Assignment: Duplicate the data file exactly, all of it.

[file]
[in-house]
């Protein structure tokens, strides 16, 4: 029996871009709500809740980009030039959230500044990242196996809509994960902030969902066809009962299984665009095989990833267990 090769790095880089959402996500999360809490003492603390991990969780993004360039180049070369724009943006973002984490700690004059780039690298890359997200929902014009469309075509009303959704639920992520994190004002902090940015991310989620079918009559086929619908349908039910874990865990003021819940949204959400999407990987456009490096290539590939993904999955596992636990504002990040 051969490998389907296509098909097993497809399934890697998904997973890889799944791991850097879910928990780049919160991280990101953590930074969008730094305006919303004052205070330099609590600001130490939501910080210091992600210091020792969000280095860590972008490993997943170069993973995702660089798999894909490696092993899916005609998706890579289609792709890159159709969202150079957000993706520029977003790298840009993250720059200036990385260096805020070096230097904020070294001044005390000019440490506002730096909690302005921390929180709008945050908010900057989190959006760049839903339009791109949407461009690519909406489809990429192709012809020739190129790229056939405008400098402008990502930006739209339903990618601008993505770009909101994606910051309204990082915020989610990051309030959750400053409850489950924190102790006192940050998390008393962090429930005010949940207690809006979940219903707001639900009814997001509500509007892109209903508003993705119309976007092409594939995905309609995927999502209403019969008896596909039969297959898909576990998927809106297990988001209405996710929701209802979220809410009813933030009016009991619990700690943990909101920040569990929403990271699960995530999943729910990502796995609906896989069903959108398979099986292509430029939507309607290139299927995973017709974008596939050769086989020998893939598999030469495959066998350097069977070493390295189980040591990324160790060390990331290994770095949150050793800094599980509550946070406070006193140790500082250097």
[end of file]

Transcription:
[in-house]
């Protein structure tokens, strides 16, 4: 029996871009709500809740980009030039959230500044990242196996809509994960902030969902066809009962299984665009095989990833267990 090769790095880089959402996500999360809490003492603390991990969780993004360039180049070369724009943006973002984490700690004059780039690298890359997200929902014009469309075509009303959704639920992520994190004002902090940015991310989620079918009559086929619908349908039910874990865990003021819940949204959400999407990987456009490096290539590939993904999955596992636990504002990040 051969490998389907296509098909097993497809399934890697998904997973890889799944791991850097879910928990780049919160991280990101953590930074969008730094305006919303004052205070330099609590600001130490939501910080210091992600210091020792969000280095860590972008490993997943170069993973995702660089798999894909490696092993899916005609998706890579289609792709890159159709969202150079957000993706520029977003790298840009993250720059200036990385260096805020070096230097904020070294001044005390000019440490506002730096909690302005921390929180709008945050908010900057989190959006760049839903339009791109949407461009690519909406489809990429192709012809020739190129790229056939405008400098402008990502930006739209339903990618601008993505770009909101994606910051309204990082915020989610990051309030959750400053409850489950924190102790006192940050998390008393962090429930005010949940207690809006979940219903707001639900009814997001509500509007892109209903508003993705119309976007092409594939995905309609995927999502209403019969008896596909039969297959898909576990998927809106297990988001209405996710929701209802979220809410009813933030009016009991619990700690943990909101920040569990929403990271699960995530999943729910990502796995609906896989069903959108398979099986292509430029939507309607290139299927995973017709974008596939050769086989020998893939598999030469495959066998350097069977070493390295189980040591990324160790060390990331290994770095949150050793800094599980509550946070406070006193140790500082250097």